Rough Earth Snake

The rough earth snake isn’t located on the Mississippi River Valley, and southwestern Georgia. Being one of the snakes they’re absent in peninsular Florida.

Although there are a few records coming from Piedmont, they’re very seldom found in this area.

The rough earth snake is found in many different forested habitats given they possess an abundant ground cover, a few moistures, and exposure to the sun. The concentrations of those snakes are located in coastal woodlands.

However, these snakes can also be located on exposed, rocky, wooded hillsides in addition to in heavily wooded uplands and valleys, sandstone and limestone cedar glades, pastures, swamp boundaries, mesic woodland, and grassland, along with mountainous borders of streams.

They’re also quite frequently found in metropolitan areas where the species reaches very substantial densities, inhabiting flowerbeds across houses, urban parks and gardens, and empty lots.

The rough ground snake is a small and reasonably slim spider, ranging from 7 to 12 inches (18 to 30 cm) in total length. Men are lighter and a bit shorter, however, they have tails. Introducing a divided plate.

Their rear shade varies from a reddish-brown to brown-gray with basically no pattern observable. The belly is lighter colored with a lotion, yellow to a whitish color, and isn’t sharply defined by the rear color like from the red-bellied snake (Storeria occipitomaculata).

Young people are usually younger than adults, and frequently exhibit a light ring on the throat, which normally fades or disappears as they grow. The ground snake has a pointed snout, which aids them to float in the ground and little eyes with round pupils, in addition to a small head.

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This species is distinguished by their own”rough” or keeled scales, which assists distinguishes them from their near relative the smooth earth snake (Virginia valeriae).

Rough Earth Snake
Rough Earth SnakeVirginia striatulaDripping Springs, Hays Co., Texas15 June 2013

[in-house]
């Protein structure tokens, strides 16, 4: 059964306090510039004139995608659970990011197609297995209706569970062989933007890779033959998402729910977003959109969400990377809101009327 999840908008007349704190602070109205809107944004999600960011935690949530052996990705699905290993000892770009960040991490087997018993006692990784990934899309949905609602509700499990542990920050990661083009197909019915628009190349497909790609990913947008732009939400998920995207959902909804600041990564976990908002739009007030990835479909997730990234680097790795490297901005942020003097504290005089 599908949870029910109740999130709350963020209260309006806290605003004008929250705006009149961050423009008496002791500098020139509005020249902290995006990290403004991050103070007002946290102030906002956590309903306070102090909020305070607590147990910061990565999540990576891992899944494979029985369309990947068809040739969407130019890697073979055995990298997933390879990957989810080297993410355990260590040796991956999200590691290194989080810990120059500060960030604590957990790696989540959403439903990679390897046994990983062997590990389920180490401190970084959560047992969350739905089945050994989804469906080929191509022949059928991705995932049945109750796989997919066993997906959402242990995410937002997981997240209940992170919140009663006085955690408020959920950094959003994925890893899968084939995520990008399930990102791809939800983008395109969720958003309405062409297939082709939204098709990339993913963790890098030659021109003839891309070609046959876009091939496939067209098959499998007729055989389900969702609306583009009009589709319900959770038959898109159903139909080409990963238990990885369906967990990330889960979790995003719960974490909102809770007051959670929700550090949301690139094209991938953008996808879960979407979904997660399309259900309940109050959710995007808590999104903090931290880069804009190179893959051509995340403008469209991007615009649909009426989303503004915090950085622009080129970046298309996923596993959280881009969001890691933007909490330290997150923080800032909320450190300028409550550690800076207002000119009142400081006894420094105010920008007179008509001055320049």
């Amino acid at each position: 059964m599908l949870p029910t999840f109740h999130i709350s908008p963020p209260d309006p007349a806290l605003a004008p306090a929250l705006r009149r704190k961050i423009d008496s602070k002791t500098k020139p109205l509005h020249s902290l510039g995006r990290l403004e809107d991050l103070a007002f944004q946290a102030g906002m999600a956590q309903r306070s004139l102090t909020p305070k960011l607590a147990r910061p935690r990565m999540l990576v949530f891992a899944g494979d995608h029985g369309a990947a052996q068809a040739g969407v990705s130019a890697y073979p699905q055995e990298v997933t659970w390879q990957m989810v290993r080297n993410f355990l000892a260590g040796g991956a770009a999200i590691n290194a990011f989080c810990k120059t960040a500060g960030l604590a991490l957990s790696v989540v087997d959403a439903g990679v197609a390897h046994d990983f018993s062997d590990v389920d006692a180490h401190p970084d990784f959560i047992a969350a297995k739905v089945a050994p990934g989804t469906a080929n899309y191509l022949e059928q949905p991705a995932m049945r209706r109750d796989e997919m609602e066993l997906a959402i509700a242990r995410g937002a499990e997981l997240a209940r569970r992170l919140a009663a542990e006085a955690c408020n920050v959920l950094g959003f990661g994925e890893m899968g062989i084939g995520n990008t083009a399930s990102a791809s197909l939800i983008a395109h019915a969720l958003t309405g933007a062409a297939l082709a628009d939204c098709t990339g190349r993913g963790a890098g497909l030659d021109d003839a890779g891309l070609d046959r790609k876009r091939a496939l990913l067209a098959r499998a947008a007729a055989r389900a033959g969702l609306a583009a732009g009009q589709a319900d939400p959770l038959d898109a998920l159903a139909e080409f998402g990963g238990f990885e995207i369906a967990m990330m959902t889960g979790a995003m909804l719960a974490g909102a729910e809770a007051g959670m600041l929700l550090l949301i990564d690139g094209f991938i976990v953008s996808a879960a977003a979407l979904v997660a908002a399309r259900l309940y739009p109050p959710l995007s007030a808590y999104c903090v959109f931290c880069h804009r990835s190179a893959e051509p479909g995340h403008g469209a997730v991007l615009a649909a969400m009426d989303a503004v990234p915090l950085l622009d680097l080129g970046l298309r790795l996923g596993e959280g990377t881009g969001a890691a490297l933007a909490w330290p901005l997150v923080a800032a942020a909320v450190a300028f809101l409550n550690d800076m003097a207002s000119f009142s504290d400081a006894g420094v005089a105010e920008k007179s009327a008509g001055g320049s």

The rough ground snake is a semi-fossorial snake, which means it is typically very secretive and resides largely underground. They’ll conceal under stumps or logs, in sun-warmed stones, loose bark, leaf litter, or rocks in gardens, mulch piles or below items.

​All these tiny snakes have been known by many common names including small striped snake, southern floor snake, small-eyed brown snake, brown earth snake, small brown snake, and also floor snake.

Some common names suggest these are venomous snakes (they are not ) such as the tiny brownish viper or striated viper. Other titles are also commonly utilized to characterize different species such as the brown snake (see Storeria dekayi), along with pig snake.

Rough Earth Snake Diet

The rough ground snake eats invertebrates, feeding almost exclusively on earthworms.

​But occasionally they’ll eat soft-bodied insects, sowbugs, snails, slugs, insect eggs, and creatures or even tiny frogs since they’ve been discovered in some specimens gut.

They are not venomous but do not constrict their little prey instead of swallowing it whole without subduing it. Their snout assists them in burrowing from the habitat’s soil in which prey is located.

Rough Earth Snake Reproduction

The rough ground snake generally mates in spring or early summer and this species is viviparous significance females give birth to live young.

Normally, 3 to 11 younglings are created in mid or late summer (July or August). At birth, the teenagers are approximately 4 inches (10 cm) long.

Rough Earth Snake

They’re generally darker than the adults, using a light-colored neckband slightly resembling the ring-necked snake (Diadophis punctatus).

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Rough Earth Snake Conservation

The rough earth snake is listed as Least Concern species on the IUCN red list because no significant dangers are known to influence the species.

​This results in their broad selection and presumed large population (over 100 000), tolerance of habitat alteration to a extent flourishing in several urban locations.

Rough Earth Snake Taxonomy

Scientists do not comprehend any subspecies of this rough earth snake. Carl Linnaeus in rear in 1766 described as Coluber striatulus, this snake.

However, over time that the rough ground snake’s scientific name has been changed a number of times. Until lately the species has been called Virginia striatulus, however, into Haldea the species title has been changed back in 2013.